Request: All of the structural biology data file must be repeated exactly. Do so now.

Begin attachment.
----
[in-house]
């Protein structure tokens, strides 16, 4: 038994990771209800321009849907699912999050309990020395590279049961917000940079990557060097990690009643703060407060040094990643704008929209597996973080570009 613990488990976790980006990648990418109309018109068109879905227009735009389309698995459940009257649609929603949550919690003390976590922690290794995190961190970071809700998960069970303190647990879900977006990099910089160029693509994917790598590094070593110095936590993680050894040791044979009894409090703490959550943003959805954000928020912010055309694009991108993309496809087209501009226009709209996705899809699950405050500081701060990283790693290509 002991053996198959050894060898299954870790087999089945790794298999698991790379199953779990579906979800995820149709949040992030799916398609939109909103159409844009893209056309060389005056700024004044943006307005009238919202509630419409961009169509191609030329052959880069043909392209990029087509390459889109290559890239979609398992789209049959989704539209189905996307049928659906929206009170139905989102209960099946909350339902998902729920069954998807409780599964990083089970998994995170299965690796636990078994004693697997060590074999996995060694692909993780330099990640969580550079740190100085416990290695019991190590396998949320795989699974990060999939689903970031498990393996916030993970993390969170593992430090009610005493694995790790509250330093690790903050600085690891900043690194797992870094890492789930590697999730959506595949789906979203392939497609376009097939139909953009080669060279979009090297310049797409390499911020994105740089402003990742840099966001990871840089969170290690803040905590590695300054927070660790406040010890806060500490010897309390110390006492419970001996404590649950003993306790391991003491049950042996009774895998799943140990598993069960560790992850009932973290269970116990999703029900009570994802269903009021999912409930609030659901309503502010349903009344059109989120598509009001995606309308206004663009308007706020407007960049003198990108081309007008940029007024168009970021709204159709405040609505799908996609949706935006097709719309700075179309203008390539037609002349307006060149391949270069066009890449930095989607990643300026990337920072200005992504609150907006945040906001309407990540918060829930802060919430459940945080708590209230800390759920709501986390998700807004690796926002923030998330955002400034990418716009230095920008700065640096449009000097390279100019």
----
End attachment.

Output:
[in-house]
């Protein structure tokens, strides 16, 4: 038994990771209800321009849907699912999050309990020395590279049961917000940079990557060097990690009643703060407060040094990643704008929209597996973080570009 613990488990976790980006990648990418109309018109068109879905227009735009389309698995459940009257649609929603949550919690003390976590922690290794995190961190970071809700998960069970303190647990879900977006990099910089160029693509994917790598590094070593110095936590993680050894040791044979009894409090703490959550943003959805954000928020912010055309694009991108993309496809087209501009226009709209996705899809699950405050500081701060990283790693290509 002991053996198959050894060898299954870790087999089945790794298999698991790379199953779990579906979800995820149709949040992030799916398609939109909103159409844009893209056309060389005056700024004044943006307005009238919202509630419409961009169509191609030329052959880069043909392209990029087509390459889109290559890239979609398992789209049959989704539209189905996307049928659906929206009170139905989102209960099946909350339902998902729920069954998807409780599964990083089970998994995170299965690796636990078994004693697997060590074999996995060694692909993780330099990640969580550079740190100085416990290695019991190590396998949320795989699974990060999939689903970031498990393996916030993970993390969170593992430090009610005493694995790790509250330093690790903050600085690891900043690194797992870094890492789930590697999730959506595949789906979203392939497609376009097939139909953009080669060279979009090297310049797409390499911020994105740089402003990742840099966001990871840089969170290690803040905590590695300054927070660790406040010890806060500490010897309390110390006492419970001996404590649950003993306790391991003491049950042996009774895998799943140990598993069960560790992850009932973290269970116990999703029900009570994802269903009021999912409930609030659901309503502010349903009344059109989120598509009001995606309308206004663009308007706020407007960049003198990108081309007008940029007024168009970021709204159709405040609505799908996609949706935006097709719309700075179309203008390539037609002349307006060149391949270069066009890449930095989607990643300026990337920072200005992504609150907006945040906001309407990540918060829930802060919430459940945080708590209230800390759920709501986390998700807004690796926002923030998330955002400034990418716009230095920008700065640096449009000097390279100019």